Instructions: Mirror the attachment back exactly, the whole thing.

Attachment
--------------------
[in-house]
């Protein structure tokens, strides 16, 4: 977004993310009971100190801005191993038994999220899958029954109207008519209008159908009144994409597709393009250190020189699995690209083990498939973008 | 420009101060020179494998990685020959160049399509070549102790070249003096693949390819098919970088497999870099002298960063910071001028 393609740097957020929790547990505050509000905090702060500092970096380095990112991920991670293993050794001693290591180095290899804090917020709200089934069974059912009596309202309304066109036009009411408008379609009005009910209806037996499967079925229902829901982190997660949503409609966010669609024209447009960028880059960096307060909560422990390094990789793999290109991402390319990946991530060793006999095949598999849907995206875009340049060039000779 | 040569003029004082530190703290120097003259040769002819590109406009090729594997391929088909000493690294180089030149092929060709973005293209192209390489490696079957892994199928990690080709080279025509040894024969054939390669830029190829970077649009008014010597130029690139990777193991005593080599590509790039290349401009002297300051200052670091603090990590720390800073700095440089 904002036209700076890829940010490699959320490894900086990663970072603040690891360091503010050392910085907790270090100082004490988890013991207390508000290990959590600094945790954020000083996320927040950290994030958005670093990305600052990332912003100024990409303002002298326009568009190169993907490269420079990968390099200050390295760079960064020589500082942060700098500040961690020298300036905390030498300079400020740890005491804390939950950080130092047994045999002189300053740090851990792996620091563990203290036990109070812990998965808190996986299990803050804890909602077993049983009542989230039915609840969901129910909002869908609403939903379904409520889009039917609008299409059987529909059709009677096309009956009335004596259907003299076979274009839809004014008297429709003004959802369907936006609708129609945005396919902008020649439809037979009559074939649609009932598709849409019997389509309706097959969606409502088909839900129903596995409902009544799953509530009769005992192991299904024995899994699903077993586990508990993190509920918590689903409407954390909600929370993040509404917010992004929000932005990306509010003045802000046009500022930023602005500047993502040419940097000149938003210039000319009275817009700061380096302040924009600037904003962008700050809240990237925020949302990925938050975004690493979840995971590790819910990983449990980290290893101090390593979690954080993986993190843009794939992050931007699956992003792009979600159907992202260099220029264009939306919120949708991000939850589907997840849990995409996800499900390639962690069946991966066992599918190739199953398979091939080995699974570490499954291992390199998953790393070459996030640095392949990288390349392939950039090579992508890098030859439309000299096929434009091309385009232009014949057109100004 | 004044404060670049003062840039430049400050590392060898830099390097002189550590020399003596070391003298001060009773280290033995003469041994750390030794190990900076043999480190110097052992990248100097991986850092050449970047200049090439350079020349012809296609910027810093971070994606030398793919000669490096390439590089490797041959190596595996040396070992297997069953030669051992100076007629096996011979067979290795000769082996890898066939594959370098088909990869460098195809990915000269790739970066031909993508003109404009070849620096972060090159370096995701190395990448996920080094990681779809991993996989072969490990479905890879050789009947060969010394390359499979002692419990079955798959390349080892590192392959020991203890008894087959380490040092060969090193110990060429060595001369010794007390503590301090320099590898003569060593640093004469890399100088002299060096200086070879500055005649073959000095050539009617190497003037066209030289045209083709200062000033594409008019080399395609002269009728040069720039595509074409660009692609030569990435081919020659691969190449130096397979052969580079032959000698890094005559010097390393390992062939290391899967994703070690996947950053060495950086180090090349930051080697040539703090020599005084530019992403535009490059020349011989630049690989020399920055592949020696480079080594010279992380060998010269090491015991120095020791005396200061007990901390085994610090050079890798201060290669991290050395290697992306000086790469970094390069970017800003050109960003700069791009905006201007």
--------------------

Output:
[in-house]
């Protein structure tokens, strides 16, 4: 977004993310009971100190801005191993038994999220899958029954109207008519209008159908009144994409597709393009250190020189699995690209083990498939973008 | 420009101060020179494998990685020959160049399509070549102790070249003096693949390819098919970088497999870099002298960063910071001028 393609740097957020929790547990505050509000905090702060500092970096380095990112991920991670293993050794001693290591180095290899804090917020709200089934069974059912009596309202309304066109036009009411408008379609009005009910209806037996499967079925229902829901982190997660949503409609966010669609024209447009960028880059960096307060909560422990390094990789793999290109991402390319990946991530060793006999095949598999849907995206875009340049060039000779 | 040569003029004082530190703290120097003259040769002819590109406009090729594997391929088909000493690294180089030149092929060709973005293209192209390489490696079957892994199928990690080709080279025509040894024969054939390669830029190829970077649009008014010597130029690139990777193991005593080599590509790039290349401009002297300051200052670091603090990590720390800073700095440089 904002036209700076890829940010490699959320490894900086990663970072603040690891360091503010050392910085907790270090100082004490988890013991207390508000290990959590600094945790954020000083996320927040950290994030958005670093990305600052990332912003100024990409303002002298326009568009190169993907490269420079990968390099200050390295760079960064020589500082942060700098500040961690020298300036905390030498300079400020740890005491804390939950950080130092047994045999002189300053740090851990792996620091563990203290036990109070812990998965808190996986299990803050804890909602077993049983009542989230039915609840969901129910909002869908609403939903379904409520889009039917609008299409059987529909059709009677096309009956009335004596259907003299076979274009839809004014008297429709003004959802369907936006609708129609945005396919902008020649439809037979009559074939649609009932598709849409019997389509309706097959969606409502088909839900129903596995409902009544799953509530009769005992192991299904024995899994699903077993586990508990993190509920918590689903409407954390909600929370993040509404917010992004929000932005990306509010003045802000046009500022930023602005500047993502040419940097000149938003210039000319009275817009700061380096302040924009600037904003962008700050809240990237925020949302990925938050975004690493979840995971590790819910990983449990980290290893101090390593979690954080993986993190843009794939992050931007699956992003792009979600159907992202260099220029264009939306919120949708991000939850589907997840849990995409996800499900390639962690069946991966066992599918190739199953398979091939080995699974570490499954291992390199998953790393070459996030640095392949990288390349392939950039090579992508890098030859439309000299096929434009091309385009232009014949057109100004 | 004044404060670049003062840039430049400050590392060898830099390097002189550590020399003596070391003298001060009773280290033995003469041994750390030794190990900076043999480190110097052992990248100097991986850092050449970047200049090439350079020349012809296609910027810093971070994606030398793919000669490096390439590089490797041959190596595996040396070992297997069953030669051992100076007629096996011979067979290795000769082996890898066939594959370098088909990869460098195809990915000269790739970066031909993508003109404009070849620096972060090159370096995701190395990448996920080094990681779809991993996989072969490990479905890879050789009947060969010394390359499979002692419990079955798959390349080892590192392959020991203890008894087959380490040092060969090193110990060429060595001369010794007390503590301090320099590898003569060593640093004469890399100088002299060096200086070879500055005649073959000095050539009617190497003037066209030289045209083709200062000033594409008019080399395609002269009728040069720039595509074409660009692609030569990435081919020659691969190449130096397979052969580079032959000698890094005559010097390393390992062939290391899967994703070690996947950053060495950086180090090349930051080697040539703090020599005084530019992403535009490059020349011989630049690989020399920055592949020696480079080594010279992380060998010269090491015991120095020791005396200061007990901390085994610090050079890798201060290669991290050395290697992306000086790469970094390069970017800003050109960003700069791009905006201007």